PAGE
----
You may also encounter some hypoglycemic full-term babies as well if their infants of a diabetic mother. You may also have meconium aspiration or if it’s a very stressful delivery, sometimes a baby could get stuck because they’re so big They could be into so much stress so they would have to be watched in the NICU and taken cared of in the NICU.
[07:56] Community Hospital vs. Academic Hospital
As to why Leslie chose community over academic, she admits it had a lot to do with location. Growing up in Orlando, she always knew she wanted to come back there. Why she chose private practice is there’s a lot of emphasis on the educational side and research studies, which she still gets to have in her current position.
[08:30] Typical Day of a Neonatologist
Aside from mostly inpatient, Leslie says there’s also outpatient follow-up in certain groups. But for her, she does 100% inpatient. Typical day for her, as she describes, is that each day is a little bit different. They cover multiple hospitals with differing levels.
In the main hospital, they come in the morning and take sign out from the outgoing person from overnight about what happened to the babies you’ll be following. They huddle with the respiratory therapists and the deliver team, as well as all the neonatologists on for the day. They’d deal with the charged nurses and the pharmacists, even research nurses. They all huddle just so they all know where patients are going or if they expect any deliveries or anybody is going for a surgery.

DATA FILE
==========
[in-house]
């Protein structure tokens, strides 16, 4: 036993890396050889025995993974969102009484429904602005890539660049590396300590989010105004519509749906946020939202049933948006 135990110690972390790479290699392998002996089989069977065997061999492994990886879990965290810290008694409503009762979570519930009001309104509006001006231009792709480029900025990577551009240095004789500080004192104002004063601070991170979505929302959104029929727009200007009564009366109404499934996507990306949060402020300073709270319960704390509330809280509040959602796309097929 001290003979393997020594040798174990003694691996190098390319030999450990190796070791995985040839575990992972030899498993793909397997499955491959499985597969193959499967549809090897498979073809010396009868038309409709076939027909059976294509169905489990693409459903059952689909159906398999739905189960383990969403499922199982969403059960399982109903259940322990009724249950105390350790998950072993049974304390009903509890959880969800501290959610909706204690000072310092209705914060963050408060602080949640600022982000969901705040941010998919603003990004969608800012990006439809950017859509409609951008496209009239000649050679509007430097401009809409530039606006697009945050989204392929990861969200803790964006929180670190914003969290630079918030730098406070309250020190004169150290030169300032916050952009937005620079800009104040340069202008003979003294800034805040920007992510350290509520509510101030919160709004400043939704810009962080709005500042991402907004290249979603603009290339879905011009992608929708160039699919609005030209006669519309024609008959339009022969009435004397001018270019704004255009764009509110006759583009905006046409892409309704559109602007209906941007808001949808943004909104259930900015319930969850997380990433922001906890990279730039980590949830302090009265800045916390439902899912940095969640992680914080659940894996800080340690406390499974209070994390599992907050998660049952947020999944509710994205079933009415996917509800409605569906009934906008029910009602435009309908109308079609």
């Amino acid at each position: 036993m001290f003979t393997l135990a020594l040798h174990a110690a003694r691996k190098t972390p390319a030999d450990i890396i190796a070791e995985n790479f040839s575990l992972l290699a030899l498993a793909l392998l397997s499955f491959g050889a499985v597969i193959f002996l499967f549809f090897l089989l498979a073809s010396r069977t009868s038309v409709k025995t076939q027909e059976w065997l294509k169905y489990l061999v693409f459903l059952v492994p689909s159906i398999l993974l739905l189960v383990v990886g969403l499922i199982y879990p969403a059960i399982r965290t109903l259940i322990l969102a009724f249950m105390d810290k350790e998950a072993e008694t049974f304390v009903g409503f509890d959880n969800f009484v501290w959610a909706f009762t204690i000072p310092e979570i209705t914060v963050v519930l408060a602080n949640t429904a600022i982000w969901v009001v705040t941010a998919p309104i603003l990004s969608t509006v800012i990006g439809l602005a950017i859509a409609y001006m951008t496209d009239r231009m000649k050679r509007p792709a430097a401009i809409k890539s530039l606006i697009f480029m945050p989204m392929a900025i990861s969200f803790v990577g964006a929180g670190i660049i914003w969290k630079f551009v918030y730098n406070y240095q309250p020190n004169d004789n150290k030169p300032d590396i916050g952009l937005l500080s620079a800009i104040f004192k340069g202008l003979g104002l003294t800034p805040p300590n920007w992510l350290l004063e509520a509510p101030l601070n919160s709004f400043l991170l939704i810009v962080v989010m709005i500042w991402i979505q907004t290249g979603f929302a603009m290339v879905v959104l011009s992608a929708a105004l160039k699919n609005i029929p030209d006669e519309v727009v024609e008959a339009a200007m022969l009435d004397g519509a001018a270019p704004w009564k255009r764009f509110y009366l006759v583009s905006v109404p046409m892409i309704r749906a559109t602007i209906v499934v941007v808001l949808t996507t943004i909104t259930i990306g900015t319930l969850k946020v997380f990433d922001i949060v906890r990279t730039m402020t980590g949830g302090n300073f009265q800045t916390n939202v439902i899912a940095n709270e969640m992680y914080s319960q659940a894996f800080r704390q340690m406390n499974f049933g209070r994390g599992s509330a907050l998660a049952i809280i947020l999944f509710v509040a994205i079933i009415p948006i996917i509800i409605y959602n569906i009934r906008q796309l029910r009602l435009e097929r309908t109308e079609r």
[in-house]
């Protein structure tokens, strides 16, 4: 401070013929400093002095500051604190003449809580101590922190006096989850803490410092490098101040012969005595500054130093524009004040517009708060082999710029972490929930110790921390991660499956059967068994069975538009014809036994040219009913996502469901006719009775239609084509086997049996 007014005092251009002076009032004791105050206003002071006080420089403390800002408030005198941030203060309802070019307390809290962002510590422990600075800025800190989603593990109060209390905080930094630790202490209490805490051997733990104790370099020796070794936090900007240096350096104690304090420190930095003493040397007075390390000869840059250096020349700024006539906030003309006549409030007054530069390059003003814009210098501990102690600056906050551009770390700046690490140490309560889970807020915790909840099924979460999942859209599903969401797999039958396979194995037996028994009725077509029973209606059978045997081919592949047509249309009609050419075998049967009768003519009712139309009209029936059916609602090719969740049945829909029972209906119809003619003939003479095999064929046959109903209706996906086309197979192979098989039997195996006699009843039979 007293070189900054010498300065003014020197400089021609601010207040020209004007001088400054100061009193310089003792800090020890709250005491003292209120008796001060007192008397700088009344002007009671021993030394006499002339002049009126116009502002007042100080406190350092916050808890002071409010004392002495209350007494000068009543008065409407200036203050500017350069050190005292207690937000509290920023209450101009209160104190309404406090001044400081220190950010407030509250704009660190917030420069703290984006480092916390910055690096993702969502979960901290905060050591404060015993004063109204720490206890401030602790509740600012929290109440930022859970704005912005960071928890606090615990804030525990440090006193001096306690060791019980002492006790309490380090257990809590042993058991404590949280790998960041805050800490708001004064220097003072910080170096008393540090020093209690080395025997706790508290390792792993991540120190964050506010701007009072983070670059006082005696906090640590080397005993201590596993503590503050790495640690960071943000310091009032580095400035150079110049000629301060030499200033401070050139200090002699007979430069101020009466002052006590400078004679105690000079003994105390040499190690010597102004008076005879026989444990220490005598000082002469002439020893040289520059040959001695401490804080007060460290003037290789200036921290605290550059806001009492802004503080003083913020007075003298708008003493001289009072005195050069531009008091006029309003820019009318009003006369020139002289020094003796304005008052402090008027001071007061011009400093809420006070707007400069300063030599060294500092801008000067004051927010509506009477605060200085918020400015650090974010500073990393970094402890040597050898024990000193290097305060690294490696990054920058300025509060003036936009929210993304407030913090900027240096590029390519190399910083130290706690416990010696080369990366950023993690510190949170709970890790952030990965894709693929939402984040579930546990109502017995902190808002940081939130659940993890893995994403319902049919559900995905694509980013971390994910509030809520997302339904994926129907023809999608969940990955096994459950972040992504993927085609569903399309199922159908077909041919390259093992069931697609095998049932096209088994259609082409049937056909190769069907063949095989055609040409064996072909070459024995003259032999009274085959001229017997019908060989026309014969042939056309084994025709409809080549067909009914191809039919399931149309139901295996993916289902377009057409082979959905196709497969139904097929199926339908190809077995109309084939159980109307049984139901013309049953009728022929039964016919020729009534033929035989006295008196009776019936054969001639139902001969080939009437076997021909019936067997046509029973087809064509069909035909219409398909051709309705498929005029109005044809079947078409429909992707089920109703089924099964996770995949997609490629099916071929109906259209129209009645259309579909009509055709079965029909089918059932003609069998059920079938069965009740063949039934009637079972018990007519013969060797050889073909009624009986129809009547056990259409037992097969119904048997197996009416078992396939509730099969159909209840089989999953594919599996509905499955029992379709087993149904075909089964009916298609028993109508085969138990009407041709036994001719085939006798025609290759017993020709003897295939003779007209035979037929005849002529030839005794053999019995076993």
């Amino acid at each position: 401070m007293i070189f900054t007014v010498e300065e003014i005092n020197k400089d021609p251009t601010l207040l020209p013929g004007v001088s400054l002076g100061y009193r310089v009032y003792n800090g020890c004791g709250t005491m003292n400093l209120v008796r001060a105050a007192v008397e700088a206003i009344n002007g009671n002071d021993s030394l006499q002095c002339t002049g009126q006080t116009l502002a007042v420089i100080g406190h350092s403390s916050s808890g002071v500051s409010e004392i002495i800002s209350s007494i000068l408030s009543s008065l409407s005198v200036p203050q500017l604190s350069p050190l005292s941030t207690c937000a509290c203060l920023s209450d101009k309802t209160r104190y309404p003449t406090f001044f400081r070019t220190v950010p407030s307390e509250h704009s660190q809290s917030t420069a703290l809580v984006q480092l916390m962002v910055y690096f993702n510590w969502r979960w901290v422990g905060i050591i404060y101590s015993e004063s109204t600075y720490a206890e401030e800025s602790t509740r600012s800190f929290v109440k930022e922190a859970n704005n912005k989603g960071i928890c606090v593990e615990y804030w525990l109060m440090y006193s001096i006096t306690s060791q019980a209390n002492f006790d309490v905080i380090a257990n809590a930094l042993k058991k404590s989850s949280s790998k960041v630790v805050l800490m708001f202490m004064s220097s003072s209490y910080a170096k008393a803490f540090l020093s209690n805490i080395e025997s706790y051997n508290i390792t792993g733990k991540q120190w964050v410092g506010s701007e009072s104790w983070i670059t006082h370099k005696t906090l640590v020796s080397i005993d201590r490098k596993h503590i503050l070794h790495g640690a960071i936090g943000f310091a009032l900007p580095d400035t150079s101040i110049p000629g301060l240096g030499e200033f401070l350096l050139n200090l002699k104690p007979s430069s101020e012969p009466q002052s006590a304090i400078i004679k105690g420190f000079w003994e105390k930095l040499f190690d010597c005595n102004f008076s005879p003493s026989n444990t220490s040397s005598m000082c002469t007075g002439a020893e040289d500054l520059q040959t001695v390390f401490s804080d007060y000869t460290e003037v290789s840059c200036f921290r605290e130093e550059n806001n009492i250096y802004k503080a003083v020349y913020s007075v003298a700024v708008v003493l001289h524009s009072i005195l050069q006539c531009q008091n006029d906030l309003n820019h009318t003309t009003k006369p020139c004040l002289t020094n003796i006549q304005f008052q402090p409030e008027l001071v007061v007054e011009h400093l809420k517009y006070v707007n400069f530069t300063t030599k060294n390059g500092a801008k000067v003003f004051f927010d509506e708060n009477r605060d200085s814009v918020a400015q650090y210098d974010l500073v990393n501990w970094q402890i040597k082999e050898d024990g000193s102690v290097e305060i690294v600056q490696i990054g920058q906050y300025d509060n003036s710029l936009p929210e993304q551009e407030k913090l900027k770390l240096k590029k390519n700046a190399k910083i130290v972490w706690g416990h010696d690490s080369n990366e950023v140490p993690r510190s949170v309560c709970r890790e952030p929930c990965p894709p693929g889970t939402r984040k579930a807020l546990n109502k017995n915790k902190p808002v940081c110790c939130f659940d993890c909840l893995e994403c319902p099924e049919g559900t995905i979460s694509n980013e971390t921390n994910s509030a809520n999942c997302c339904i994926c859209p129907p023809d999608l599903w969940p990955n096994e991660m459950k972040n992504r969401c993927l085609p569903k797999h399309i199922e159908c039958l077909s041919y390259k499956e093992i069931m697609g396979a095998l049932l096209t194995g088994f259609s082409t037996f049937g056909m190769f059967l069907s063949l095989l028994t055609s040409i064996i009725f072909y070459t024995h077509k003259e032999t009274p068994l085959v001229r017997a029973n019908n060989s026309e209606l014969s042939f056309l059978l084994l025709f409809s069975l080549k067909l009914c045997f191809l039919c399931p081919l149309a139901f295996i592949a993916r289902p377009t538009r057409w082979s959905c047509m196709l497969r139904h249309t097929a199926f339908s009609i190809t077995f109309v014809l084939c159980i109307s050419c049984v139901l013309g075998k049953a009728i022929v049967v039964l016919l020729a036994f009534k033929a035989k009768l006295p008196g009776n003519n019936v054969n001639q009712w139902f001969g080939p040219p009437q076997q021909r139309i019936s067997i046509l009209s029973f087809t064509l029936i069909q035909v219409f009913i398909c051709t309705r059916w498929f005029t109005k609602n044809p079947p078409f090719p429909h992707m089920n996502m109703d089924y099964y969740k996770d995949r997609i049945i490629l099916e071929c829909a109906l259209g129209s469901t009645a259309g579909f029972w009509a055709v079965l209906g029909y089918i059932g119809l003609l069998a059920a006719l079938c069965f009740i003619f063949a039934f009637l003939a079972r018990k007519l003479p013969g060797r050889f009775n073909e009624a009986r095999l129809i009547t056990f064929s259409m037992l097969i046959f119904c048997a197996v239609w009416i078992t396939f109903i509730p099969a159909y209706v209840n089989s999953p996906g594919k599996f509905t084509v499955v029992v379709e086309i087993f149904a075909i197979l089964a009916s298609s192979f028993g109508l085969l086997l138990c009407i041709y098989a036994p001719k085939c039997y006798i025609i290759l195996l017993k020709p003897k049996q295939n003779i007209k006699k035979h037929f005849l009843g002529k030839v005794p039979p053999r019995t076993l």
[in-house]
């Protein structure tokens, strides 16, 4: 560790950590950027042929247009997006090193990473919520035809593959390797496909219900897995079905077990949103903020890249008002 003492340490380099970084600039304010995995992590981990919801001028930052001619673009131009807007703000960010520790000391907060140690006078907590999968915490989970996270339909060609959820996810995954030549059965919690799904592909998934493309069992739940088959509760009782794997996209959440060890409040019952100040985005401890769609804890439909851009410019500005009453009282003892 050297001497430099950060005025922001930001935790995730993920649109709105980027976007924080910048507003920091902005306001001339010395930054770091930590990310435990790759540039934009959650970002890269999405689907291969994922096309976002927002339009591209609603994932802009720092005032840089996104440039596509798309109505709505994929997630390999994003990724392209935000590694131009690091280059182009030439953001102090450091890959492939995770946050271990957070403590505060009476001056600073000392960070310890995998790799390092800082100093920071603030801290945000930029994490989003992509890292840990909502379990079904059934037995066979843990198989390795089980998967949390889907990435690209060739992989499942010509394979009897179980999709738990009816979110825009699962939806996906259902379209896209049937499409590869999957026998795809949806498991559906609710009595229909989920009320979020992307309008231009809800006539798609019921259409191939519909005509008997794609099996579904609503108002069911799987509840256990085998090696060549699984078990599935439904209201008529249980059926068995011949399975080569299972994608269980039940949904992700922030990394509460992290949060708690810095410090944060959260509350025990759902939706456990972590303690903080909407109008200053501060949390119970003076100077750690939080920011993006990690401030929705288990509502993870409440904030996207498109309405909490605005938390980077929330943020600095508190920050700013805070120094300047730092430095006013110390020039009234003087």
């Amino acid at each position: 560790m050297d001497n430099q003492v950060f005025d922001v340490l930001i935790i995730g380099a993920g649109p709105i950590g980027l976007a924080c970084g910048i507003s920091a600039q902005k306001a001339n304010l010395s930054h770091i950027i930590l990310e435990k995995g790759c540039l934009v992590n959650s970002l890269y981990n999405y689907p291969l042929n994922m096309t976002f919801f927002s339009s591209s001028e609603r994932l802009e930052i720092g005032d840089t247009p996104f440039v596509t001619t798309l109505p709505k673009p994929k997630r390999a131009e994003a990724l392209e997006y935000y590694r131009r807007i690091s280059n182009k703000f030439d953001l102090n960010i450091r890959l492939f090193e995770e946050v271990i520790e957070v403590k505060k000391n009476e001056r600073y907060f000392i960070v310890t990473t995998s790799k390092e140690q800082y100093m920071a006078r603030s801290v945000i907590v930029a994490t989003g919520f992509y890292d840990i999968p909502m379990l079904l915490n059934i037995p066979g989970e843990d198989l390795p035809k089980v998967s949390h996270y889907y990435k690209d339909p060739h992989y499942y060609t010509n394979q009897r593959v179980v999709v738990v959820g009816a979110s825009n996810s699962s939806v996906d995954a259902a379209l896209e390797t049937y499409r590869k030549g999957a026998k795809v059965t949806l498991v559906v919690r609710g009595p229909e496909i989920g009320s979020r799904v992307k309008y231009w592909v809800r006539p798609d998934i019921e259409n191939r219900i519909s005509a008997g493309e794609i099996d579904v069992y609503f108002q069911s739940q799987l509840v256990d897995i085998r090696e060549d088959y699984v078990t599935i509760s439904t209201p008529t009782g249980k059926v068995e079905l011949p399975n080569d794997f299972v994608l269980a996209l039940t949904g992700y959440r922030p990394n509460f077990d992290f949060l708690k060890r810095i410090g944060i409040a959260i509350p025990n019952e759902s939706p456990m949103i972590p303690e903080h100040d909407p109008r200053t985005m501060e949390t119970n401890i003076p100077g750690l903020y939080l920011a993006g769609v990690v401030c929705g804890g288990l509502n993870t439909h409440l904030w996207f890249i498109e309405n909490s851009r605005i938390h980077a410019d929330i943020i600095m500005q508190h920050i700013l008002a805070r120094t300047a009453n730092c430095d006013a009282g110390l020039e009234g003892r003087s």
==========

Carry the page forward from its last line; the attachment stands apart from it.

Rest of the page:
Then they’d review all the numbers and they’d round as a multi-disciplinary team, talking to the families. They’d talk about the plans and after lunch, they’d carry out all the plans they said they would do and touch base again with the families. And then you sign out to the person covering overnight.
[11:03] Doing Procedures, Taking Calls, & Work-Life Balance
In terms of procedure, neonatology is procedure-heavy. You’re putting endotracheal tubes in the delivery room and NICU. You’re putting umbilical lines, doing test tubes, needle decompressions, etc.
For calls, Leslie takes about three-night calls a month on average. This is basically dependent on the size of the group you’re with since you split it among them. That being said, she thinks she still has enough time for life outside of the hospital. Sometimes, you get to go home early and spend time with family. Other times, you may do a 24-hour call so you lose two days there. So it depends on what your schedule is like for that week or month.